New year, new wardrobe

The sustainable way to give your wardrobe a makeover for 2020


What you wear can make a big difference to how you feel. Making do with ill-fitting, unflattering, uncomfortable clothing can affect your mood and erode your self-confidence. However, in an age where we are becoming increasingly aware of the detrimental impact that the fashion industry has on the environment, it is hard not to feel guilty about going on a shopping spree to rejuvenate a tired-looking wardrobe of clothes that you no longer enjoy wearing.

The "fast fashion" clothing industry stats are pretty shocking and is worth taking a quick look at the damage it causes before exploring ways in which we can acquire clothing that we love in a more ethical way..


How does the fast fashion industry harm the environment?

The term "fast fashion" refers to the cheaply produced collections that appear both on the high street and online. They are usually on a tight seasonal cycle and tend to mirror catwalk looks and celebrity trends. The pressure on manufacturers and retailers to get the clothing from concept to store quickly means that corners are more likely to be cut in production and both the environment and the human rights of the people who make the garments are prone to suffer in the course of their manufacture.


Water pollution

The vibrant colours of much of today's fast fashion are created using toxic chemicals, which find their ways into waterways during the course of production. After agriculture, textile dying is one of the largest polluters of clean water.

It is not just the dying process that pollutes our water. Polyester, one of the most popular fabrics in today's clothing industry, releases microfibres when it is washed in a domestic machine. The minute particles easily pass through filters at water treatment plants and ultimately end up in the oceans, where they do not biodegrade. Plastic micro-particles pose a real threat to marine life and they also find their way into the human food chain via our consumption of many ocean-harvested foodstuffs.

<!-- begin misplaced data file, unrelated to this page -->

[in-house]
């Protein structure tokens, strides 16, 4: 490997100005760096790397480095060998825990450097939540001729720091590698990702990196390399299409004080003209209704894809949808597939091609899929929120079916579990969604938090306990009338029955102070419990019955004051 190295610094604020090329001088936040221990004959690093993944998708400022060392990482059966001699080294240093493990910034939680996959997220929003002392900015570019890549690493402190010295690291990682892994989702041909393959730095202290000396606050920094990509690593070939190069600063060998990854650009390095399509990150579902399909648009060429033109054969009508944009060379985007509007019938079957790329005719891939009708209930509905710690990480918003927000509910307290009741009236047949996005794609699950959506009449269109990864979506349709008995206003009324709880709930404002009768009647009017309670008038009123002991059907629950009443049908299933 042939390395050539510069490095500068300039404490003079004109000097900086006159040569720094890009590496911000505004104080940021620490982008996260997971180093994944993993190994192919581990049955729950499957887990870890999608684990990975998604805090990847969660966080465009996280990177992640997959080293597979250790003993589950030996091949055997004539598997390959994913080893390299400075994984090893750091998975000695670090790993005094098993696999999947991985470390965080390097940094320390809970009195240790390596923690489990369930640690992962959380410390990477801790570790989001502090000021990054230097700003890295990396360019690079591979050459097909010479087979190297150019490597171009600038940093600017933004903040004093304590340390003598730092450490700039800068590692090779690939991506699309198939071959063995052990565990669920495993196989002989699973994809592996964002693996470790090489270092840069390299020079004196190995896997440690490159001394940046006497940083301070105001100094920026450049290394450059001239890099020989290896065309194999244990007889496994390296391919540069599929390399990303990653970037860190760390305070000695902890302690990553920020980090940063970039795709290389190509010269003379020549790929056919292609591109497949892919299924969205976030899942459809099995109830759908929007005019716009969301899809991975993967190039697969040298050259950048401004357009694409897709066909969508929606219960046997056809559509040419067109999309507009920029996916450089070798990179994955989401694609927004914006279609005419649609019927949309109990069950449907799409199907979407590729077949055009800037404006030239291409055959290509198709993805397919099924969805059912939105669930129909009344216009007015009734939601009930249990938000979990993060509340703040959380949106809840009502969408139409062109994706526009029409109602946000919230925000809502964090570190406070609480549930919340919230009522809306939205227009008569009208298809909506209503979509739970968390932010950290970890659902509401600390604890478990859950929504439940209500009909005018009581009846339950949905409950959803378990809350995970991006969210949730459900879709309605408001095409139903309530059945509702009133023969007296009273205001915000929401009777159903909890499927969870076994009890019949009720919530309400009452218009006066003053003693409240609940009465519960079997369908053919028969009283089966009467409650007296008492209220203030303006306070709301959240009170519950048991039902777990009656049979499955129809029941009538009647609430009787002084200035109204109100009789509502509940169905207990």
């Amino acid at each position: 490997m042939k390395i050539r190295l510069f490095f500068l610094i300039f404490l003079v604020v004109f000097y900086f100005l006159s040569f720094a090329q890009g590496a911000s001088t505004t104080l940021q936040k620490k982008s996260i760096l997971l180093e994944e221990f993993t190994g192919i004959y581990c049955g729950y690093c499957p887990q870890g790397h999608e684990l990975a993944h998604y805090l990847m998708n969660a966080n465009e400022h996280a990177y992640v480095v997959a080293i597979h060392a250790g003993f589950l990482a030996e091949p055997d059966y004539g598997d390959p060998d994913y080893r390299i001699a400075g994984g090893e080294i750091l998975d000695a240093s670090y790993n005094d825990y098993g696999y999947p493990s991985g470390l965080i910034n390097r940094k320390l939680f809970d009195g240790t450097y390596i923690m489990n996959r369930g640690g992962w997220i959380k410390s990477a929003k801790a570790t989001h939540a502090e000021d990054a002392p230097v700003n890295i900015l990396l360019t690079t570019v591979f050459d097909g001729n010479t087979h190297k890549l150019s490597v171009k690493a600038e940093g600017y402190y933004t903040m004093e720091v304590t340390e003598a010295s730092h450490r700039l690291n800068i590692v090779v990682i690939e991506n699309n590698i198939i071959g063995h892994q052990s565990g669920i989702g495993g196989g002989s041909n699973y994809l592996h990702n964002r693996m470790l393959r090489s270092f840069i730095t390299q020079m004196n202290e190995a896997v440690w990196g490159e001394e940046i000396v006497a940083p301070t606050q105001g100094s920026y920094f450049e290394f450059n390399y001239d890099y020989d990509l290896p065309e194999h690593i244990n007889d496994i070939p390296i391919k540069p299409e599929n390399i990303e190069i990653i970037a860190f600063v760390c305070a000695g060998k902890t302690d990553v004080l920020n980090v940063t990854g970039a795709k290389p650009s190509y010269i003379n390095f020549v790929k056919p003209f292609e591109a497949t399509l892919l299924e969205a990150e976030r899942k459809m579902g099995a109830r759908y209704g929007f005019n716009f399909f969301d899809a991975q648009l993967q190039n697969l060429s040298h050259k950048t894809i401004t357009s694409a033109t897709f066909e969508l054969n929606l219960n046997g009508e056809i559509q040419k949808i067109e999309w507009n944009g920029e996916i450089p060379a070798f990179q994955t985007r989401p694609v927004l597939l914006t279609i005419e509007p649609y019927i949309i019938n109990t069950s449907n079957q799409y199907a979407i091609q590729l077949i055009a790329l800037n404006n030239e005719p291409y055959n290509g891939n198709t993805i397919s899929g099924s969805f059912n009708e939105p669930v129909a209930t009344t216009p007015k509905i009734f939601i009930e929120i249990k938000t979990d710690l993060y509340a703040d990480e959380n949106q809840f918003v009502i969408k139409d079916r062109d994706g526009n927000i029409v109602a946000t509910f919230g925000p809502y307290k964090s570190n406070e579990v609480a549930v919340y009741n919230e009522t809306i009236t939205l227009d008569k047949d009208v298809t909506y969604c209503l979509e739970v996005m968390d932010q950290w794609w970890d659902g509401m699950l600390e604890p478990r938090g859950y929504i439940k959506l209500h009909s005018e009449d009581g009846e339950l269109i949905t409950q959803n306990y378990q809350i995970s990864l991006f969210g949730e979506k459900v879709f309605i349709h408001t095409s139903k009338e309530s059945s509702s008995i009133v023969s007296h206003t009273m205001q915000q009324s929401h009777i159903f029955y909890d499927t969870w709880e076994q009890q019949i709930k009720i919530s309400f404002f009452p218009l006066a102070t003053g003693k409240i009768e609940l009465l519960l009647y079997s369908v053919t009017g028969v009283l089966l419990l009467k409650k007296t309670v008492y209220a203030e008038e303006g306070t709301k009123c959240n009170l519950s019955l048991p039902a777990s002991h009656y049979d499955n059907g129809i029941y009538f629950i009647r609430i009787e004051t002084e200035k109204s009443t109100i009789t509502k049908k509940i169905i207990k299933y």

The trust cost of cotton

Cotton is another hugely popular material in today's fashion industry. It is a natural fibre that has a less damaging impact post-production than man-made fibres such as polyester. However, a huge amount of water and pesticides are required to guard against crop failure. This can result in serious human rights abuses and environmental damage in developing countries, where the resources are not available to invest in a sustainable cotton production process.

To put things in perspective, it takes 20,000 litres of water to create 1kg of cotton (the equivalent of a t-shirt and a pair of jeans).


Increasing levels of textile waste

15% of all fabric produced ends up on the cutting room floor as wastage and 60% of all the clothing produced globally ends up in landfill before it is a year old. It wasn't always like this. In the 14 years between 2000 and 2014, clothing production doubled, with the average consumer buying 60% more garments compared to 15 years ago.


What can we do to make our wardrobe choices more ethical?

The answer lies in the concept of slow fashion, which asks us to look further than a bargain price tag, to interrogate the manufacturing practices of the companies from which we purchase, to accept responsibility for the lifecycle of the items we buy and to reduce, reuse and recycle wherever we can. In practical terms this means:

  • Buying from retailers who produce their garments with due consideration for human rights and the environment.

  • Buying clothing made from natural fibres, the crops for which are nurtured without the use of toxic chemicals, in an environmentally sustainable way. Not only are these garments made in a way that is less environmentally damaging, they also biodegrade naturally at the end of their lives (e.g. linen, hemp, organic cotton, tercel and jute).